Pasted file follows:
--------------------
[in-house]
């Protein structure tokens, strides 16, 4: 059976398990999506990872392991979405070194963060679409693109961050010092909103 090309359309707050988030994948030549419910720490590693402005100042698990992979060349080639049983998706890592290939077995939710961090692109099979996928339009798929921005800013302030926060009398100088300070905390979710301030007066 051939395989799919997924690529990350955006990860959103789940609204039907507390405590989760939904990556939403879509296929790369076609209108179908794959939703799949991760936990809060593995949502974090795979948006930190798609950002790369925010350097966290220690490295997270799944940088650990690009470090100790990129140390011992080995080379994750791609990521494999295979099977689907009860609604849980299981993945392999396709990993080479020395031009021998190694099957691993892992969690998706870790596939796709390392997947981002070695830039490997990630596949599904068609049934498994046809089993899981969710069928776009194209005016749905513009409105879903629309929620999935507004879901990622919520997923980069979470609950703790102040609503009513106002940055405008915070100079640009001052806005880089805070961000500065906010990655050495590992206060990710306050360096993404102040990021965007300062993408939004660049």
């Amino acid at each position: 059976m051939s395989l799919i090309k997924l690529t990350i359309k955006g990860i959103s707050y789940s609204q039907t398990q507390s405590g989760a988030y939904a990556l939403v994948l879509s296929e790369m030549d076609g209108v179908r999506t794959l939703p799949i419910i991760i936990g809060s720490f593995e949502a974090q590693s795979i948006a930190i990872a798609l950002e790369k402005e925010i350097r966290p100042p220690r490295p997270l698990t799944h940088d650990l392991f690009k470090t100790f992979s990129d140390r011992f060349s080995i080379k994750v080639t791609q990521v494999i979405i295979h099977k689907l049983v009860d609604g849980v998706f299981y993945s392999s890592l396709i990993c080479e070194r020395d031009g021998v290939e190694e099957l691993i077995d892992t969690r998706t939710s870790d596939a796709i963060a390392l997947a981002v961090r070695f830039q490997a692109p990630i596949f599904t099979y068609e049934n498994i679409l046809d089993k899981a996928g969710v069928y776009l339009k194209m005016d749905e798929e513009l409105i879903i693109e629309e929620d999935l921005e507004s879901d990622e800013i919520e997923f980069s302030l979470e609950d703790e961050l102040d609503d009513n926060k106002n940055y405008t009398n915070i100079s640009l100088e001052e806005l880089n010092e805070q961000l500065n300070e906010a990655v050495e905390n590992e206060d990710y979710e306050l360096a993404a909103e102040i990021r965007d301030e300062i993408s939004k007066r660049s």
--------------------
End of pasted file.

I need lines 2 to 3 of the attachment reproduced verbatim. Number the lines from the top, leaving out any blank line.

């Protein structure tokens, strides 16, 4: 059976398990999506990872392991979405070194963060679409693109961050010092909103 090309359309707050988030994948030549419910720490590693402005100042698990992979060349080639049983998706890592290939077995939710961090692109099979996928339009798929921005800013302030926060009398100088300070905390979710301030007066 051939395989799919997924690529990350955006990860959103789940609204039907507390405590989760939904990556939403879509296929790369076609209108179908794959939703799949991760936990809060593995949502974090795979948006930190798609950002790369925010350097966290220690490295997270799944940088650990690009470090100790990129140390011992080995080379994750791609990521494999295979099977689907009860609604849980299981993945392999396709990993080479020395031009021998190694099957691993892992969690998706870790596939796709390392997947981002070695830039490997990630596949599904068609049934498994046809089993899981969710069928776009194209005016749905513009409105879903629309929620999935507004879901990622919520997923980069979470609950703790102040609503009513106002940055405008915070100079640009001052806005880089805070961000500065906010990655050495590992206060990710306050360096993404102040990021965007300062993408939004660049």
């Amino acid at each position: 059976m051939s395989l799919i090309k997924l690529t990350i359309k955006g990860i959103s707050y789940s609204q039907t398990q507390s405590g989760a988030y939904a990556l939403v994948l879509s296929e790369m030549d076609g209108v179908r999506t794959l939703p799949i419910i991760i936990g809060s720490f593995e949502a974090q590693s795979i948006a930190i990872a798609l950002e790369k402005e925010i350097r966290p100042p220690r490295p997270l698990t799944h940088d650990l392991f690009k470090t100790f992979s990129d140390r011992f060349s080995i080379k994750v080639t791609q990521v494999i979405i295979h099977k689907l049983v009860d609604g849980v998706f299981y993945s392999s890592l396709i990993c080479e070194r020395d031009g021998v290939e190694e099957l691993i077995d892992t969690r998706t939710s870790d596939a796709i963060a390392l997947a981002v961090r070695f830039q490997a692109p990630i596949f599904t099979y068609e049934n498994i679409l046809d089993k899981a996928g969710v069928y776009l339009k194209m005016d749905e798929e513009l409105i879903i693109e629309e929620d999935l921005e507004s879901d990622e800013i919520e997923f980069s302030l979470e609950d703790e961050l102040d609503d009513n926060k106002n940055y405008t009398n915070i100079s640009l100088e001052e806005l880089n010092e805070q961000l500065n300070e906010a990655v050495e905390n590992e206060d990710y979710e306050l360096a993404a909103e102040i990021r965007d301030e300062i993408s939004k007066r660049s």